3-74 The Government is obligated to provide the necessary measures and legal bases for providing insurance coverage for families whose heads are uninsured.
 
3-75 In addition to providing sweeping social security insurance, the Government is obligated to facilitate the legal bases for the citizens’ access to elective insurance plans through development of commercial insurance in all fields and against insurable risks, and to provide the grounds for competition of insurance companies and to prohibit monopoly by government insurance.
 
3-76 Accessing insurance information is a public right. This information must include all types of insurance and related services, such that citizens are able to compare services provided by various insurance companies.
 
3-77 In all its decisions and actions, the Government must refrain from any decision or action that would exacerbate economic class gap and inequality, or that may cause discrimination and unfair deprivation of the citizens.
 
3-78 Citizens enjoy economic social, and cultural rights in conformity with the criteria of Islam and the law. The Government is obligated to identify any undue discrimination and differences that [compromise] the citizens’ rights under equal circumstances, and to resolve them through and according to the laws.
 
3-79 Any deprivation, restriction, or preference among the citizens in their access to public services, government services, health services, and education based on factors such as color, gender, language, religion [mazhab], faith [deen], etc. is prohibited.
 
3-80 The Government is obligated to adopt immediate operational measures to eliminate all forms of undue discrimination. Implementing programs and adopting special protective measures for groups that suffer from undue discrimination, if it does not lead to deprivation of other groups, is allowed. All citizens of the Islamic Republic of Iran are equal before the law and are entitled to equal protection of the law without discrimination.
 
3-81 All citizens are entitled to be offered public services equally, fairly, and in the shortest time possible, by public organizations and institutions.
 
3-82 Every citizen has the right to easy access to education and development, cultural centers such as libraries and art galleries, cinema and theater, parks, recreation and sports centers, emergency and health care centers, firefighting, and police services. Citizens should also have easy access to shopping centers where they can purchase essential supplies, and have access to fuel stations, and public urban and inter-urban transportation.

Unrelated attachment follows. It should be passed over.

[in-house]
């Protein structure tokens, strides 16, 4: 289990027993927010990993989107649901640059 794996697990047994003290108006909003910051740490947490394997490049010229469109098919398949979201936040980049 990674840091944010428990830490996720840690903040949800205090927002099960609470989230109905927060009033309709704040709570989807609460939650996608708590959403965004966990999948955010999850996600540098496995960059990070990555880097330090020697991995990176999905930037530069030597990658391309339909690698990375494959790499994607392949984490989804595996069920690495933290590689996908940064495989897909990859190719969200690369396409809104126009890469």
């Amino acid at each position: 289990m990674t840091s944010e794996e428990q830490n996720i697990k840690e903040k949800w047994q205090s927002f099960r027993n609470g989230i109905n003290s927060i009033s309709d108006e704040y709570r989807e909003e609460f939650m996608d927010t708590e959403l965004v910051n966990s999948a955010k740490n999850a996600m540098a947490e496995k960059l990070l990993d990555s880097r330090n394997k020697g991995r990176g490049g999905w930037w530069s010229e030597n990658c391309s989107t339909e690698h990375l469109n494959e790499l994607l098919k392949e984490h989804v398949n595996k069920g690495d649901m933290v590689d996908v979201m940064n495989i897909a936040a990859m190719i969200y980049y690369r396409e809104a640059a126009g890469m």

3-83 The Government is obligated to adopt necessary measures to empower individuals and groups, especially people with disabilities, in order to meet their needs. All regulations must be adopted in a cognizant way about the situation of the disabled, including their social life, employment conditions, livelihood, education and welfare.
 
3-84 All schedules for movement of fleets by roadway, railway, sea, and air transportation must be organized in such a way that passengers are delivered to their destinations without delay. If, for any reason, without the fault of the passengers, movement is delayed, the Government must use existing legal capacities, or act to provide the basis for approval of needed laws and regulations, to provide the passengers with reparation.
 
Judicial Justice
3-85 All citizens have the right to ask for justice and to this end can petition a competent court.
 
3-86 All citizens are entitled to have access to all courts and quasi-judicial authorities and regulatory bodies, and no one may be denied access to a court to which he has the right of recourse under the law.
 
3-87 All citizens have the right to defend themselves in courts and before administrative and police authorities and they have the right to freely choose a defense lawyer and to benefit from his services during all phases of the process. When citizens do not have the ability or means to take advantage of this right, the Government is obligated to provide the necessary facilities for the citizens to have a lawyer.
 
3-88 Everyone is presumed innocent and no one is considered a criminal, unless his crime is proven in a competent court.
 
3-89 Defamation and compromising the dignity of an individual who by order of the law has been arrested, detained, imprisoned, or exiled in any way, is prohibited and can be prosecuted.
 
3-90 Exercising one’s right cannot harm others or violate public interests.
 
3-91 The citizens’ dignity, life, property, rights, residence, and occupation is inviolable within the laws.
 
3-92 Any type of torture for extracting confessions or acquiring information is prohibited. Forcing an individual to testify, confess, or take an oath is not permitted and such testimony, confession, or oath lacks value and credibility.
 
3-93 The Government is obligated to provide the necessary legal groundwork to protect citizens who are victims of crimes and quasi-crimes.
 
Education and Training
3-94 It is the right of all Iranian citizens to enjoy free education and development through the end of their high school studies, and to enjoy the amenities and facilities of higher education.
3-95 Benefitting from education is among the rights of every citizen. The Government is obligated to provide all citizens suitable access to training and education in order to preserve human capital.
 
Family, Women, Children and the Elderly
3-96 The family is the fundamental and primary unit of society and all citizens have the right to marry and start a family. The Government is obligated to strengthen and solidify the foundation of the family.